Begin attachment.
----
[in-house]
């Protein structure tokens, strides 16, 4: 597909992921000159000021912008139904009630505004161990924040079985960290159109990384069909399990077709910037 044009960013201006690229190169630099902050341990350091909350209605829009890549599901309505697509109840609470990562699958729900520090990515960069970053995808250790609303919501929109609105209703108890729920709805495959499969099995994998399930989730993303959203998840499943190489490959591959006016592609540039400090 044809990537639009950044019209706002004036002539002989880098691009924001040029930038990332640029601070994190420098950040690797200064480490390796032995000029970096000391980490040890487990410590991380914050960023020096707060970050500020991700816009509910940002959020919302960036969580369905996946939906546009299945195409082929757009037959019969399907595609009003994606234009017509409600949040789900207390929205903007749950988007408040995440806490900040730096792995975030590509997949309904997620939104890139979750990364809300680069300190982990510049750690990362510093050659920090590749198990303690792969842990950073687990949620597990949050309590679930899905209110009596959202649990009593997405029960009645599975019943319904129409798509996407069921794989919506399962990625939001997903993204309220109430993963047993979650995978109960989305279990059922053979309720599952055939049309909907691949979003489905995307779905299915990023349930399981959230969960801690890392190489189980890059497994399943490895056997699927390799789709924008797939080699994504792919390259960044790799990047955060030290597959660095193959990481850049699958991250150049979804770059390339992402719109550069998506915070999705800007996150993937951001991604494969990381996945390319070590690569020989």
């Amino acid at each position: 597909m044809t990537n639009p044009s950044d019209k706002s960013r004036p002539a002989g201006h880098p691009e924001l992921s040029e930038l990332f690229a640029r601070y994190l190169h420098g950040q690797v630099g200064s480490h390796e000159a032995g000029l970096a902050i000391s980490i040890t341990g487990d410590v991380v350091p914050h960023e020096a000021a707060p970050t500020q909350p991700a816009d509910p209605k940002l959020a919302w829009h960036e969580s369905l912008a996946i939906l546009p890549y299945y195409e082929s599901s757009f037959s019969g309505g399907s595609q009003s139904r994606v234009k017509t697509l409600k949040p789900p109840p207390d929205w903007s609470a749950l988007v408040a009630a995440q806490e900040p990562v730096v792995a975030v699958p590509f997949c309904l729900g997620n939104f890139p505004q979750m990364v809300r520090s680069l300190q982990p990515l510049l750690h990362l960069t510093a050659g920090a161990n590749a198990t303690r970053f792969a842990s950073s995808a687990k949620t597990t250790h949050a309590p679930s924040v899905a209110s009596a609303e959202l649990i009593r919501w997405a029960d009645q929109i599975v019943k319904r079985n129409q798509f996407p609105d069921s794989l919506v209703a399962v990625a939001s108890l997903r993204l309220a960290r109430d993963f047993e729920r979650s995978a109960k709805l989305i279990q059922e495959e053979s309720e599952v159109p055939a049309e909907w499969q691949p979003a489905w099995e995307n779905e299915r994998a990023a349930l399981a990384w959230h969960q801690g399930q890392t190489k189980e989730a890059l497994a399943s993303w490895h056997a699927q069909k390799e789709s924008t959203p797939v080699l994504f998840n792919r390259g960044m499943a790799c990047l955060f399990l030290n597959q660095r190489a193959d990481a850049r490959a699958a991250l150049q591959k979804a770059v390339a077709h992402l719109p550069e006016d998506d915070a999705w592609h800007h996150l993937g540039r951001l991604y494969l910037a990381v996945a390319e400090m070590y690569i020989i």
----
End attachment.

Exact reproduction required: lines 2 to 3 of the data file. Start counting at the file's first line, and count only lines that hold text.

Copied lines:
């Protein structure tokens, strides 16, 4: 597909992921000159000021912008139904009630505004161990924040079985960290159109990384069909399990077709910037 044009960013201006690229190169630099902050341990350091909350209605829009890549599901309505697509109840609470990562699958729900520090990515960069970053995808250790609303919501929109609105209703108890729920709805495959499969099995994998399930989730993303959203998840499943190489490959591959006016592609540039400090 044809990537639009950044019209706002004036002539002989880098691009924001040029930038990332640029601070994190420098950040690797200064480490390796032995000029970096000391980490040890487990410590991380914050960023020096707060970050500020991700816009509910940002959020919302960036969580369905996946939906546009299945195409082929757009037959019969399907595609009003994606234009017509409600949040789900207390929205903007749950988007408040995440806490900040730096792995975030590509997949309904997620939104890139979750990364809300680069300190982990510049750690990362510093050659920090590749198990303690792969842990950073687990949620597990949050309590679930899905209110009596959202649990009593997405029960009645599975019943319904129409798509996407069921794989919506399962990625939001997903993204309220109430993963047993979650995978109960989305279990059922053979309720599952055939049309909907691949979003489905995307779905299915990023349930399981959230969960801690890392190489189980890059497994399943490895056997699927390799789709924008797939080699994504792919390259960044790799990047955060030290597959660095193959990481850049699958991250150049979804770059390339992402719109550069998506915070999705800007996150993937951001991604494969990381996945390319070590690569020989």
């Amino acid at each position: 597909m044809t990537n639009p044009s950044d019209k706002s960013r004036p002539a002989g201006h880098p691009e924001l992921s040029e930038l990332f690229a640029r601070y994190l190169h420098g950040q690797v630099g200064s480490h390796e000159a032995g000029l970096a902050i000391s980490i040890t341990g487990d410590v991380v350091p914050h960023e020096a000021a707060p970050t500020q909350p991700a816009d509910p209605k940002l959020a919302w829009h960036e969580s369905l912008a996946i939906l546009p890549y299945y195409e082929s599901s757009f037959s019969g309505g399907s595609q009003s139904r994606v234009k017509t697509l409600k949040p789900p109840p207390d929205w903007s609470a749950l988007v408040a009630a995440q806490e900040p990562v730096v792995a975030v699958p590509f997949c309904l729900g997620n939104f890139p505004q979750m990364v809300r520090s680069l300190q982990p990515l510049l750690h990362l960069t510093a050659g920090a161990n590749a198990t303690r970053f792969a842990s950073s995808a687990k949620t597990t250790h949050a309590p679930s924040v899905a209110s009596a609303e959202l649990i009593r919501w997405a029960d009645q929109i599975v019943k319904r079985n129409q798509f996407p609105d069921s794989l919506v209703a399962v990625a939001s108890l997903r993204l309220a960290r109430d993963f047993e729920r979650s995978a109960k709805l989305i279990q059922e495959e053979s309720e599952v159109p055939a049309e909907w499969q691949p979003a489905w099995e995307n779905e299915r994998a990023a349930l399981a990384w959230h969960q801690g399930q890392t190489k189980e989730a890059l497994a399943s993303w490895h056997a699927q069909k390799e789709s924008t959203p797939v080699l994504f998840n792919r390259g960044m499943a790799c990047l955060f399990l030290n597959q660095r190489a193959d990481a850049r490959a699958a991250l150049q591959k979804a770059v390339a077709h992402l719109p550069e006016d998506d915070a999705w592609h800007h996150l993937g540039r951001l991604y494969l910037a990381v996945a390319e400090m070590y690569i020989i």